Similarly, many local governments have ordinances requiring all dogs in public places be leashed. In Dallas, unleashed dogs can be impounded. The City of Austin also has a leash law, but there are certain parks and other public areas where leashes are not required.

Because your business will be based on dog walking, you should learn the details of the pet laws in your area and make sure that you comply with them: You don't want city or county fines cutting into your profits.


While word-of-mouth is often the best way to get new customers, with a new dog walking business you will probably need to do at least some advertising. Regardless of how you choose to advertise (your own website, posting flyers in public spaces, Craigslist, the phone book), the best brief pieces of advice are (a) be accurate, and (b) be very careful about describing special discounts or saying that something is "free." If you offer the first walk for free, but there are conditions—perhaps that the customer must commit in advance to a minimum of five walks—you must state what those conditions are. If you offer a ten-walk discount, the discounted price must really be cheaper than your normal per-walk price.

Policy Statements and Contracts

Different customers may have different ideas about exactly what services you will provide. It is in your own interest to make clear in advance—in writing—what you will and won't do. If you have a website, post your policies there. Regardless of whether you have a website, you should provide a printed document containing the policy information to your clients before you reach an agreement and begin walking their dogs.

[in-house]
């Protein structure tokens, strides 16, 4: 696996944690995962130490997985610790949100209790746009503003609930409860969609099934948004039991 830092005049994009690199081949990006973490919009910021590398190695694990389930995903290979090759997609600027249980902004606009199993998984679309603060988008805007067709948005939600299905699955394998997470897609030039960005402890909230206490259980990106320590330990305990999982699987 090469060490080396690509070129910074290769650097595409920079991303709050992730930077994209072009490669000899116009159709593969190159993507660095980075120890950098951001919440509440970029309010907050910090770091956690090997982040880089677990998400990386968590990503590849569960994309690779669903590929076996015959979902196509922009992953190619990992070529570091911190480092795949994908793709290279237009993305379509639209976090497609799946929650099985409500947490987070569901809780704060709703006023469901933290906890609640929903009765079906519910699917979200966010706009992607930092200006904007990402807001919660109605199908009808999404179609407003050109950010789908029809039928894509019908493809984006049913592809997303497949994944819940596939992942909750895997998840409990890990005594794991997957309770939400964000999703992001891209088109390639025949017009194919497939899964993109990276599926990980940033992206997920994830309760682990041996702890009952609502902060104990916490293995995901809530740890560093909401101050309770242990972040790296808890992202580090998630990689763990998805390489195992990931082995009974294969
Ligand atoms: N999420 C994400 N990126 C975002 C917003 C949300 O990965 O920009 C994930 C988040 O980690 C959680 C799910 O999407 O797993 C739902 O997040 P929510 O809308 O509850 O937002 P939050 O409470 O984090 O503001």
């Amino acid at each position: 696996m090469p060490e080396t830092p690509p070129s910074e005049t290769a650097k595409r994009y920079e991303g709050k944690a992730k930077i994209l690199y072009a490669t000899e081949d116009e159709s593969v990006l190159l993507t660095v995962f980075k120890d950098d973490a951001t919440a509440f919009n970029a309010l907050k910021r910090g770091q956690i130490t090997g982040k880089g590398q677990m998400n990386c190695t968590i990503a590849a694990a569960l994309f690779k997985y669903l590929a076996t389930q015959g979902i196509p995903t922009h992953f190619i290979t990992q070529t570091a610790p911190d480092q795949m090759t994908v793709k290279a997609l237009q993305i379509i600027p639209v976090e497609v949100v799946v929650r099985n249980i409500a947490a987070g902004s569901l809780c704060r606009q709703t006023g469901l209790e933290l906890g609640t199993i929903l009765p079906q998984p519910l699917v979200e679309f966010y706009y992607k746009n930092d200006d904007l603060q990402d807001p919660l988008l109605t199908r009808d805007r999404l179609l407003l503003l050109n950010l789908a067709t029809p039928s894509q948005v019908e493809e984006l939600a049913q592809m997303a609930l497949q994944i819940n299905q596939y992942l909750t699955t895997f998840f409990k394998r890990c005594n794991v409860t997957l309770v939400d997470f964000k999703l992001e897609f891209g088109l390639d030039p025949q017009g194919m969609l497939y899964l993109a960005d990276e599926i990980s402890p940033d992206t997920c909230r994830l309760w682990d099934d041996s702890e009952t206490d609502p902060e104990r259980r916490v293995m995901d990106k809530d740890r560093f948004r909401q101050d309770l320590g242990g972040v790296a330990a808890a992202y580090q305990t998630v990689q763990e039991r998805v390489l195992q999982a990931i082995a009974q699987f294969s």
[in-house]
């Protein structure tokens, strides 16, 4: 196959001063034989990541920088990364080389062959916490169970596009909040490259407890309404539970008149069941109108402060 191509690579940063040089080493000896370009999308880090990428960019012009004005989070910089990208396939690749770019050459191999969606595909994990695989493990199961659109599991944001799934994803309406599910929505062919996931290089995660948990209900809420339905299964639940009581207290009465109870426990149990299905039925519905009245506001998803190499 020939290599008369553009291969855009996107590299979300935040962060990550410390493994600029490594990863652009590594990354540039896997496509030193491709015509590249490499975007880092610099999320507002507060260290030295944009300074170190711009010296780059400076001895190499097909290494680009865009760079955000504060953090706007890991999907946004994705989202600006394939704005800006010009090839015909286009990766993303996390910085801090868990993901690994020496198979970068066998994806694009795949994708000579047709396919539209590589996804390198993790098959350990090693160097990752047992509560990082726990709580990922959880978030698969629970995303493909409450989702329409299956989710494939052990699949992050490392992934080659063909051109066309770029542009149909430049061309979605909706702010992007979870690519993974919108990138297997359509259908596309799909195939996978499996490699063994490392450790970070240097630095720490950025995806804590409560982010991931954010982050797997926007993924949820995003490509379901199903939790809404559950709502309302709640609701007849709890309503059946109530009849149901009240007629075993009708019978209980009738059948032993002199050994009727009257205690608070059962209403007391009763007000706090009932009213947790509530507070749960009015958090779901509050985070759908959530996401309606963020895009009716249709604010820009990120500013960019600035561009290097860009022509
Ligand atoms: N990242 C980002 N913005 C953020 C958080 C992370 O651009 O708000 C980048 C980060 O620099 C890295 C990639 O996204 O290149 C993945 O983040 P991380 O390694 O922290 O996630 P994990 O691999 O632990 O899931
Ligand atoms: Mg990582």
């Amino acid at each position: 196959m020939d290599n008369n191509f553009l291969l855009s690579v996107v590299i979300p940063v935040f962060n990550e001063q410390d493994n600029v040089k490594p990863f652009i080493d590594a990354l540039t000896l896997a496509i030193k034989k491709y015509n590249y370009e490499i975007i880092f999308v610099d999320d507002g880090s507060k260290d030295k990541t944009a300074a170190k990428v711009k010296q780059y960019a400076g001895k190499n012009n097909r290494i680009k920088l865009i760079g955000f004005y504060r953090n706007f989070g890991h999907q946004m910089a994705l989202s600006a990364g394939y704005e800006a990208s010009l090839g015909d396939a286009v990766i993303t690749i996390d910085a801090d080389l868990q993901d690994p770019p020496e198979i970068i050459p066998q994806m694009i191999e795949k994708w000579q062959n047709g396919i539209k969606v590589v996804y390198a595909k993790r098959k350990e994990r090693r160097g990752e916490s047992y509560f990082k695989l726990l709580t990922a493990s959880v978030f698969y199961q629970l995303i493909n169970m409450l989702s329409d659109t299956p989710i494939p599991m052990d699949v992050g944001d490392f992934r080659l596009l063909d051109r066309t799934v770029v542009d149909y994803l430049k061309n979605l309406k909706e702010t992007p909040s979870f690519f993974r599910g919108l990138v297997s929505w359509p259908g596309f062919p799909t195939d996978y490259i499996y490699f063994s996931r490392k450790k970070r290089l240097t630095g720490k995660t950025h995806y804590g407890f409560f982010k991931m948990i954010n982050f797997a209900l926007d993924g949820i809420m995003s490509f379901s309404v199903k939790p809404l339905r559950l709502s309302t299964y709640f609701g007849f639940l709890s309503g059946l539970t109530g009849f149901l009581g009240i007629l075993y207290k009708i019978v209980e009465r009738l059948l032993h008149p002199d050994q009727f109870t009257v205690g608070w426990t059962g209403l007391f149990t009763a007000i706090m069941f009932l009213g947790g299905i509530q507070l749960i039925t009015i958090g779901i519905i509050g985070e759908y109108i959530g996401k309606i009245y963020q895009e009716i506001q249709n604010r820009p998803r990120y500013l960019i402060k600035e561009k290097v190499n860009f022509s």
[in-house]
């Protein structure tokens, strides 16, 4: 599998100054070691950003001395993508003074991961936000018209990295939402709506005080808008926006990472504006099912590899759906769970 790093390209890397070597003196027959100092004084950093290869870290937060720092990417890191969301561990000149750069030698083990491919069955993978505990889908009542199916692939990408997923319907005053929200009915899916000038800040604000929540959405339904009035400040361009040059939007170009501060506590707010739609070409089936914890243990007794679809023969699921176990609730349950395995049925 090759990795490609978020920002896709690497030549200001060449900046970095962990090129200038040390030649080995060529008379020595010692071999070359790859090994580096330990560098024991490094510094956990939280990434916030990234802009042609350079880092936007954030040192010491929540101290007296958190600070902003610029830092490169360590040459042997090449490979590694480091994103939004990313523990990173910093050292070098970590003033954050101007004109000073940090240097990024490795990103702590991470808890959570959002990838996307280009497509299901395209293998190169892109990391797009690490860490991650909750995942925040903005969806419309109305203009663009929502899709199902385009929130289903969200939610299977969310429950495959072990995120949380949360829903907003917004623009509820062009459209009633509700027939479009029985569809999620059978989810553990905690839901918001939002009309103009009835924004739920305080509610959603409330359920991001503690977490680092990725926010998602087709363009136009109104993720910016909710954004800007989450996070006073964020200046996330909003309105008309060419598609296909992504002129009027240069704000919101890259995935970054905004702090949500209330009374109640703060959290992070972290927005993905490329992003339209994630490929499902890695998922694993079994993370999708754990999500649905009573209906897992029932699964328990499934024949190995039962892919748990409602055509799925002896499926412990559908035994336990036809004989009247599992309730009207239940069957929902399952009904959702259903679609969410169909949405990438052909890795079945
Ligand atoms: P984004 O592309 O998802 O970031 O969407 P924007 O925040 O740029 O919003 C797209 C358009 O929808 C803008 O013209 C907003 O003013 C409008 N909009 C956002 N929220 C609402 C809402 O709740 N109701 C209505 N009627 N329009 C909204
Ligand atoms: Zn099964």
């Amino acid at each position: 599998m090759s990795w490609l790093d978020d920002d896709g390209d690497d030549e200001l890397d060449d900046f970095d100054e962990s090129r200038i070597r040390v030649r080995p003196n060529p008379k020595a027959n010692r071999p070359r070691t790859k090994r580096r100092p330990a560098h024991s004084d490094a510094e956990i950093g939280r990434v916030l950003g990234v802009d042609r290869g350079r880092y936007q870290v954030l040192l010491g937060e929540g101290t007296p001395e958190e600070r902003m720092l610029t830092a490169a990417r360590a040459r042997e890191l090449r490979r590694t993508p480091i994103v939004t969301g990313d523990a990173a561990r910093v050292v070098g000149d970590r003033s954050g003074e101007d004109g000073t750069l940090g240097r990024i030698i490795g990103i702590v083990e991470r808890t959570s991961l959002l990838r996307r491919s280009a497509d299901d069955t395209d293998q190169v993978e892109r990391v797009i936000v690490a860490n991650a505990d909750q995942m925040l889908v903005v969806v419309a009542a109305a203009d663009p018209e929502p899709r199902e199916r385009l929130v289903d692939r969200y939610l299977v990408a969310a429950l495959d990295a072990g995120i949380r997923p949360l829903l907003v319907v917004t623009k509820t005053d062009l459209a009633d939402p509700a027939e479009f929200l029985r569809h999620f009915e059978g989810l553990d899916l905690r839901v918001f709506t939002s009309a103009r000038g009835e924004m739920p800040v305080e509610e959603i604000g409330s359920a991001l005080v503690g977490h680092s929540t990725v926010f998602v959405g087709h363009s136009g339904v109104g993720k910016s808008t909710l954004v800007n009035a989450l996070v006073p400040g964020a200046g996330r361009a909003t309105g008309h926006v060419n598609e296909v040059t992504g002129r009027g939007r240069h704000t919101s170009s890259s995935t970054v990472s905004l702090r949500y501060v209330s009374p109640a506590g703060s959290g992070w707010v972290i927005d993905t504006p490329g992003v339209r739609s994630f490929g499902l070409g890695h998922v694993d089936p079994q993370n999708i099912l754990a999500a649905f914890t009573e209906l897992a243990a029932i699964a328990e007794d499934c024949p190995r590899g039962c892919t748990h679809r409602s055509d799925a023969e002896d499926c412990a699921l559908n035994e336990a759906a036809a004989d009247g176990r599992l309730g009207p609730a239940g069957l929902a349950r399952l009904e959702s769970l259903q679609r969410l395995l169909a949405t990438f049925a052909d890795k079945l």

For example, you should indicate such things as:

  • where you will walk dogs
  • how long you will walk dogs
  • whether there are any breeds of dogs you do not handle
  • how many dogs you will walk at the same time
  • how you handle billing and payment
  • statements regarding liability if a dog gets out of control

Keep in mind that in order for a contract for services to be legally binding, (a) you and your client must agree on what the contract is for (there must be a "meeting of the minds"), and (b) there must be an exchange of value (also known as "consideration"—in the case of a dog walking business, usually the exchange of dog walking services for money). If the services involved will be completed in less than a year, the contract need not be in writing; however, a written contract is always safer.

To learn more about policy statements, business contracts, and related matters, see Legal Guide for Starting & Running a Small Business, by Fred Steingold (Nolo)


A dog walking business presents special risks because you are dealing with live animals and engaged in physical activity. Dogs may be injured or even killed, and you, too, or someone else could be injured. Insurance does exist specifically for businesses that deal with caring for pets. One way or another, you will want to obtain coverage in case of injury to your customers' dogs or damage to other people's person or property. Depending on the size and other details of your business, you may also need to investigate coverage for business property. And, if you will be using a car in conjunction with the business, make sure you have proper vehicle insurance, as well.

Additional general information on insurance is available in Nolo's article on Obtaining Business Insurance. Specific information on pet sitter insurance is available at